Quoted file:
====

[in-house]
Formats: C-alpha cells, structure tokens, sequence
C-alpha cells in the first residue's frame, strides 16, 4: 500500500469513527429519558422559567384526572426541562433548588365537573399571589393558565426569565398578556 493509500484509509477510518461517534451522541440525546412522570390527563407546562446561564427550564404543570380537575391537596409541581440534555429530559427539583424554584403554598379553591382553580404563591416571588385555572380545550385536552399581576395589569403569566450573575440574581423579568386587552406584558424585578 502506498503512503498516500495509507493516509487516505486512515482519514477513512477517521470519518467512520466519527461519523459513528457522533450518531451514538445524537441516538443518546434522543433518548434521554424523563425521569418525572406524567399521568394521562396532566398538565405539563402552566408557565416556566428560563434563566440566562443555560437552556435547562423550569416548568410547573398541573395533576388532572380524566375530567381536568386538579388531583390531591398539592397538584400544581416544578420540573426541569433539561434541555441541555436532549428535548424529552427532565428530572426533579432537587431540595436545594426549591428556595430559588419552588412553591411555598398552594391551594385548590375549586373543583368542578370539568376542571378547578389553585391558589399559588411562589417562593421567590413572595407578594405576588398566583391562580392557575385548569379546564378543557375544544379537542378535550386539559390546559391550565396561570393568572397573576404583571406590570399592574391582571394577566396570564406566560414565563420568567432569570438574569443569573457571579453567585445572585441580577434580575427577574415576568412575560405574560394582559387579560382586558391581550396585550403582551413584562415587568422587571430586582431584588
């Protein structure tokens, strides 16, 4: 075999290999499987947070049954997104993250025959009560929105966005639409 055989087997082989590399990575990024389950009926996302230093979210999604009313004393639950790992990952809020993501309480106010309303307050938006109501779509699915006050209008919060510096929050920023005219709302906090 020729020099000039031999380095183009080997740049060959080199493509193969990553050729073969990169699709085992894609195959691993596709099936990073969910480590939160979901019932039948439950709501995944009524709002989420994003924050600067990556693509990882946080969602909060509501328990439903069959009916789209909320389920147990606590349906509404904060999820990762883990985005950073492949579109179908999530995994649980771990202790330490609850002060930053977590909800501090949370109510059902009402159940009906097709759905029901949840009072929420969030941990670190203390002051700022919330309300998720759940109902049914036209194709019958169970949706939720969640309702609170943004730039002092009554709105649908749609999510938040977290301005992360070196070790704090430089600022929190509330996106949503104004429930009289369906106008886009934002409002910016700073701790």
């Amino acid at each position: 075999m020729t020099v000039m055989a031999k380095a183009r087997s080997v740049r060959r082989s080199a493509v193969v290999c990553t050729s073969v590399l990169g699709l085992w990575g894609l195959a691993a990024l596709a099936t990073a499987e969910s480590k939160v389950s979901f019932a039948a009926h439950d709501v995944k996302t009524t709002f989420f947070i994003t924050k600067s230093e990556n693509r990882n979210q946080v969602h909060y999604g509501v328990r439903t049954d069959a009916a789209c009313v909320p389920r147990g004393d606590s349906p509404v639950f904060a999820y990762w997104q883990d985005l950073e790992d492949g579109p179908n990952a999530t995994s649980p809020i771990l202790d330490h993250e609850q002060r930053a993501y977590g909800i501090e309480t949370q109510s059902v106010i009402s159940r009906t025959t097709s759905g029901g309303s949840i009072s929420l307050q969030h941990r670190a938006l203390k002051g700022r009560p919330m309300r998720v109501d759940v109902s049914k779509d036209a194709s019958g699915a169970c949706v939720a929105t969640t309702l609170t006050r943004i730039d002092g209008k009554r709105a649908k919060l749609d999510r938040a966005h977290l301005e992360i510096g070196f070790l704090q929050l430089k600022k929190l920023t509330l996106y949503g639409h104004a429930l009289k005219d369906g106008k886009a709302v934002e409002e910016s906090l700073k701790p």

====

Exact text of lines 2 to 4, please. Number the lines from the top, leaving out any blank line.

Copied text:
Formats: C-alpha cells, structure tokens, sequence
C-alpha cells in the first residue's frame, strides 16, 4: 500500500469513527429519558422559567384526572426541562433548588365537573399571589393558565426569565398578556 493509500484509509477510518461517534451522541440525546412522570390527563407546562446561564427550564404543570380537575391537596409541581440534555429530559427539583424554584403554598379553591382553580404563591416571588385555572380545550385536552399581576395589569403569566450573575440574581423579568386587552406584558424585578 502506498503512503498516500495509507493516509487516505486512515482519514477513512477517521470519518467512520466519527461519523459513528457522533450518531451514538445524537441516538443518546434522543433518548434521554424523563425521569418525572406524567399521568394521562396532566398538565405539563402552566408557565416556566428560563434563566440566562443555560437552556435547562423550569416548568410547573398541573395533576388532572380524566375530567381536568386538579388531583390531591398539592397538584400544581416544578420540573426541569433539561434541555441541555436532549428535548424529552427532565428530572426533579432537587431540595436545594426549591428556595430559588419552588412553591411555598398552594391551594385548590375549586373543583368542578370539568376542571378547578389553585391558589399559588411562589417562593421567590413572595407578594405576588398566583391562580392557575385548569379546564378543557375544544379537542378535550386539559390546559391550565396561570393568572397573576404583571406590570399592574391582571394577566396570564406566560414565563420568567432569570438574569443569573457571579453567585445572585441580577434580575427577574415576568412575560405574560394582559387579560382586558391581550396585550403582551413584562415587568422587571430586582431584588
């Protein structure tokens, strides 16, 4: 075999290999499987947070049954997104993250025959009560929105966005639409 055989087997082989590399990575990024389950009926996302230093979210999604009313004393639950790992990952809020993501309480106010309303307050938006109501779509699915006050209008919060510096929050920023005219709302906090 020729020099000039031999380095183009080997740049060959080199493509193969990553050729073969990169699709085992894609195959691993596709099936990073969910480590939160979901019932039948439950709501995944009524709002989420994003924050600067990556693509990882946080969602909060509501328990439903069959009916789209909320389920147990606590349906509404904060999820990762883990985005950073492949579109179908999530995994649980771990202790330490609850002060930053977590909800501090949370109510059902009402159940009906097709759905029901949840009072929420969030941990670190203390002051700022919330309300998720759940109902049914036209194709019958169970949706939720969640309702609170943004730039002092009554709105649908749609999510938040977290301005992360070196070790704090430089600022929190509330996106949503104004429930009289369906106008886009934002409002910016700073701790």